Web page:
After visiting student organizations, students received a sticker next to the corresponding organization listed on the paper they initially received. Once they accumulated five stars, students were allowed on the second floor of the Turnhalle, where they were able to choose between a free plate of traditional Indian, Spanish, or Thai food. The Cultural Diversity Festival was not only a great opportunity to learn about other cultures through student organizations, but a wonderful way to try food from different cultures for free.
Along with the resources and student organizations attendees had access to, there were many arts and crafts that represented a span of different cultures including lantern painting, origami folding, henna, and creating silletas. Students were invited to sit down at the crafts table and read the history of how the craft came to be so important to its corresponding culture.
Silletas are from Medellin, which is the second largest city in Columbia. Silletas are flowers made from Silleteros—flower vendors who carry their colorful wares down from small plots in the mountains around Medellin to sell in the market squares. Colombia is one of the world’s largest flower exporters. They hold the Medellin Flower Festival annually, and the Silleteros are the main attraction. Another table had henna tattoos provided by Leah Reddell, who is an internationally recognized henna artist.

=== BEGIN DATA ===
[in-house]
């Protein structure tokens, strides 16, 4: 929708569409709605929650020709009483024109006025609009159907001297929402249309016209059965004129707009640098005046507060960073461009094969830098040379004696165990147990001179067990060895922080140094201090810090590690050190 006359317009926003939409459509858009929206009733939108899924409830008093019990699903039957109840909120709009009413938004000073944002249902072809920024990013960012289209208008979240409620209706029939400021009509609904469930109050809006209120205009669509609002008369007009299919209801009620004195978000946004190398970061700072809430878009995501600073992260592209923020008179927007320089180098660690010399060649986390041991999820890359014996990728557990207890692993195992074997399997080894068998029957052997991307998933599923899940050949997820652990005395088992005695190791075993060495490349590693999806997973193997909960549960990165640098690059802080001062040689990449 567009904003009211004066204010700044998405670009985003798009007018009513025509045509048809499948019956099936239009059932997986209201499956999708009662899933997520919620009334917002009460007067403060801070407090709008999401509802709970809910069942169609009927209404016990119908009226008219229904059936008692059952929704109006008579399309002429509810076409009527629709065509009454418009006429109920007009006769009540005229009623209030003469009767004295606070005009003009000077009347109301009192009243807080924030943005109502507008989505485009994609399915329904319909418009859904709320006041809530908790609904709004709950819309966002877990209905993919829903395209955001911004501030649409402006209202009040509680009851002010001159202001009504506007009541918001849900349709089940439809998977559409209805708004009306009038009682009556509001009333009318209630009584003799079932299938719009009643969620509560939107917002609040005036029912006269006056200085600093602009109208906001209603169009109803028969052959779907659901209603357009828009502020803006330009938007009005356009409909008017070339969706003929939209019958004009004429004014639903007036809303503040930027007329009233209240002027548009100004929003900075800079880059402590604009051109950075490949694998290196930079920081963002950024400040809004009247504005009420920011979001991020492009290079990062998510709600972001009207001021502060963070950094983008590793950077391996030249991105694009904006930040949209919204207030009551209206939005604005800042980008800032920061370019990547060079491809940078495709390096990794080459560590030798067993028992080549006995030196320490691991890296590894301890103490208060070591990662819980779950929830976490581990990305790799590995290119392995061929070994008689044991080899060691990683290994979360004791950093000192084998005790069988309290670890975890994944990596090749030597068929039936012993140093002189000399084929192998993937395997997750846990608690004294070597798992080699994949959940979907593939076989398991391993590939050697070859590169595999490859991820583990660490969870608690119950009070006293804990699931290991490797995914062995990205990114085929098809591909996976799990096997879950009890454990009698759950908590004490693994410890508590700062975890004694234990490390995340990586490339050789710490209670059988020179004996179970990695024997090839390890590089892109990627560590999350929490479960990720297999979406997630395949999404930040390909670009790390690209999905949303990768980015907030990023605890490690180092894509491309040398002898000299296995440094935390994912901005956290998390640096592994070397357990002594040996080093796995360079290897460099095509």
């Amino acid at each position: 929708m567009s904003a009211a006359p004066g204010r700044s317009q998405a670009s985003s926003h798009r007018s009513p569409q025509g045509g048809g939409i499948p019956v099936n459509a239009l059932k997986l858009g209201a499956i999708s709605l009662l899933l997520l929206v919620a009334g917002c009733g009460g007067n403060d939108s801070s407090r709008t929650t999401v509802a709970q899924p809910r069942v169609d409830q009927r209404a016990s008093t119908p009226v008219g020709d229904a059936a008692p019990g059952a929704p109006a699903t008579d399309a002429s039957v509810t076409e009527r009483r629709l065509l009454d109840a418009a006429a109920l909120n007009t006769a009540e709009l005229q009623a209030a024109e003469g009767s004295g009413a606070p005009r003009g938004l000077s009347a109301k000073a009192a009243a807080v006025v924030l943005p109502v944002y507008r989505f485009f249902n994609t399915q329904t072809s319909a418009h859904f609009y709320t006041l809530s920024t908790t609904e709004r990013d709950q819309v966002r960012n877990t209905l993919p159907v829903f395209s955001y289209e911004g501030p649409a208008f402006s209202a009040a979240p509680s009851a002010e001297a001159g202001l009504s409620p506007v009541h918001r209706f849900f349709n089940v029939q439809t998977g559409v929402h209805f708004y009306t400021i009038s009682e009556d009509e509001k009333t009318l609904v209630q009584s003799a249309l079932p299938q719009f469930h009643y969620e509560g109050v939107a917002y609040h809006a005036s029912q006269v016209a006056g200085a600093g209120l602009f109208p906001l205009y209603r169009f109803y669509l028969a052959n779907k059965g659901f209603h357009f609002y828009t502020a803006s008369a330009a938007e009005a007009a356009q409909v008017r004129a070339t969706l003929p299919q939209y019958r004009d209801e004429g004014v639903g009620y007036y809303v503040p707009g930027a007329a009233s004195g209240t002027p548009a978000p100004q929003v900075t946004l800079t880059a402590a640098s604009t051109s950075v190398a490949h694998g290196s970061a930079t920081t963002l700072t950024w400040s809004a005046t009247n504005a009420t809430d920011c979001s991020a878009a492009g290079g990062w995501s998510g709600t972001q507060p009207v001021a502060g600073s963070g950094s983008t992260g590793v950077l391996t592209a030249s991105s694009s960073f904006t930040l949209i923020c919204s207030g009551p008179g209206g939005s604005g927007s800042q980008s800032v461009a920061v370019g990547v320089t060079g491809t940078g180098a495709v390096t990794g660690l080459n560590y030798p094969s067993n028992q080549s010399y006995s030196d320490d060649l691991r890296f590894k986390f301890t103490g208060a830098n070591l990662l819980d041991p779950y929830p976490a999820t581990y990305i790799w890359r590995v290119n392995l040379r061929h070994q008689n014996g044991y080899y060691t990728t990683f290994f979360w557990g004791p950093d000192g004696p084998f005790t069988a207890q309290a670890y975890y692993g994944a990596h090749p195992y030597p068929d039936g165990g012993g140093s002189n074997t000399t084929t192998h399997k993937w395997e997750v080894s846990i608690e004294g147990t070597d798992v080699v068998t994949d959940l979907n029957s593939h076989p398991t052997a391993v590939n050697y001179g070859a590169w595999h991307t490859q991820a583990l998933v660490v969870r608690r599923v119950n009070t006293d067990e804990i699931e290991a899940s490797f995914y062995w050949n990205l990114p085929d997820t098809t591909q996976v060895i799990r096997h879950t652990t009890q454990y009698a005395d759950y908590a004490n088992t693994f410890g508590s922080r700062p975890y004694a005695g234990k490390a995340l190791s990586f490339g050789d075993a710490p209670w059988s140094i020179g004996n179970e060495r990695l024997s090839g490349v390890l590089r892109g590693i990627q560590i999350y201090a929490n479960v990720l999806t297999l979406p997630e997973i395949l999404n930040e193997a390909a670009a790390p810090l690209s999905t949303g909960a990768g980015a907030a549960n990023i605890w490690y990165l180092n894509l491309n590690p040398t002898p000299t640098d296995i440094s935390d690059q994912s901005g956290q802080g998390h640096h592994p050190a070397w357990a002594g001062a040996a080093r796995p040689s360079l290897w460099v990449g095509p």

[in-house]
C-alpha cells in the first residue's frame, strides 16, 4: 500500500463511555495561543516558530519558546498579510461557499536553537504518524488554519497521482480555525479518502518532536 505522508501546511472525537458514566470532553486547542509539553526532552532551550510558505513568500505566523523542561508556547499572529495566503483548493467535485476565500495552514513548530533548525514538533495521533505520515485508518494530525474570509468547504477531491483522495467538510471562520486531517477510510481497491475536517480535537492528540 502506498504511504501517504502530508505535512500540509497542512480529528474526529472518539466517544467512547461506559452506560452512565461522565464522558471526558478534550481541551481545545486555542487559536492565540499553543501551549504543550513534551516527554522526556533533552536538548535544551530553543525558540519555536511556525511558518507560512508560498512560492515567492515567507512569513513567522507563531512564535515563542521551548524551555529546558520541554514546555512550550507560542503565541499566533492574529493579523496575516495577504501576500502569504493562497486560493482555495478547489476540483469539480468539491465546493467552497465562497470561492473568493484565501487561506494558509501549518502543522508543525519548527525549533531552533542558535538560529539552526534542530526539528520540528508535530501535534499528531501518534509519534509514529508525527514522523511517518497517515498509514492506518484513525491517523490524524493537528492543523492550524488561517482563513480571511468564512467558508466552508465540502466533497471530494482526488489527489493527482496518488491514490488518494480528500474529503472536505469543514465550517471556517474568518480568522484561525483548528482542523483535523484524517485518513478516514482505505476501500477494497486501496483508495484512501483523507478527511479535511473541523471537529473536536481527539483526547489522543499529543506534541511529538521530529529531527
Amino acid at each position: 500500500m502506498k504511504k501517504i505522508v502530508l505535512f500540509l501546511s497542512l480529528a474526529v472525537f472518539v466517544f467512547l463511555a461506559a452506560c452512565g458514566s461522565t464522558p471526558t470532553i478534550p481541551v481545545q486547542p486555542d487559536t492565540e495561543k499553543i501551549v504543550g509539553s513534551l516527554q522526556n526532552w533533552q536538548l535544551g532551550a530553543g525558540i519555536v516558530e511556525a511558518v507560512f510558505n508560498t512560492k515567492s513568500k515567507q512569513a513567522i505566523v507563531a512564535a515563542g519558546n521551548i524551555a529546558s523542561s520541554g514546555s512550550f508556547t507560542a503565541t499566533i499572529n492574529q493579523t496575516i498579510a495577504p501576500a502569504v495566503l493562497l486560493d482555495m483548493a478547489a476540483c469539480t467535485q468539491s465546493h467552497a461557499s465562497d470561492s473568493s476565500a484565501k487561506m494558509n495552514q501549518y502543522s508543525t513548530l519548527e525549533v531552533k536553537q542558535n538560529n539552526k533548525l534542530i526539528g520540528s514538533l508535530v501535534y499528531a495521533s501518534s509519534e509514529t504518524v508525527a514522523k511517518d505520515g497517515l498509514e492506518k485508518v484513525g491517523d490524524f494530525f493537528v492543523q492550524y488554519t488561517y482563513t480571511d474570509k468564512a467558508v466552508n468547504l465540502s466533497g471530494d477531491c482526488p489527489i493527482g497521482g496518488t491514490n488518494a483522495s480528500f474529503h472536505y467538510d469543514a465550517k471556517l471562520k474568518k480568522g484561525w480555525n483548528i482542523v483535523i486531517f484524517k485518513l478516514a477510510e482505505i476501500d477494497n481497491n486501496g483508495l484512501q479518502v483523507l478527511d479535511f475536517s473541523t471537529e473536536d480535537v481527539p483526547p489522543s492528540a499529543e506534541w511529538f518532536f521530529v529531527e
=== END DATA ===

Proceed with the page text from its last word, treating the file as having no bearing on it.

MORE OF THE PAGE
“We were happy to come here and participate in this event,” Reddell said. “I think it’s important for students to understand cultures a little more. This is a really cool way of doing it. It’s also just fun to see college kids relax and forget their studies for a little bit.”
On the Turnhalle stage, there were dancers that represented Polynesian, Native American, and Brazilian cultures and more. Two young women performed a traditional Polynesian dance. The duo wore long, silk shirts with a belt of leaves around their hips, along with a plain black top that was accented with a white shell and beaded necklace. The clothing was clearly intended to emphasize the dancer’s hips and lower body.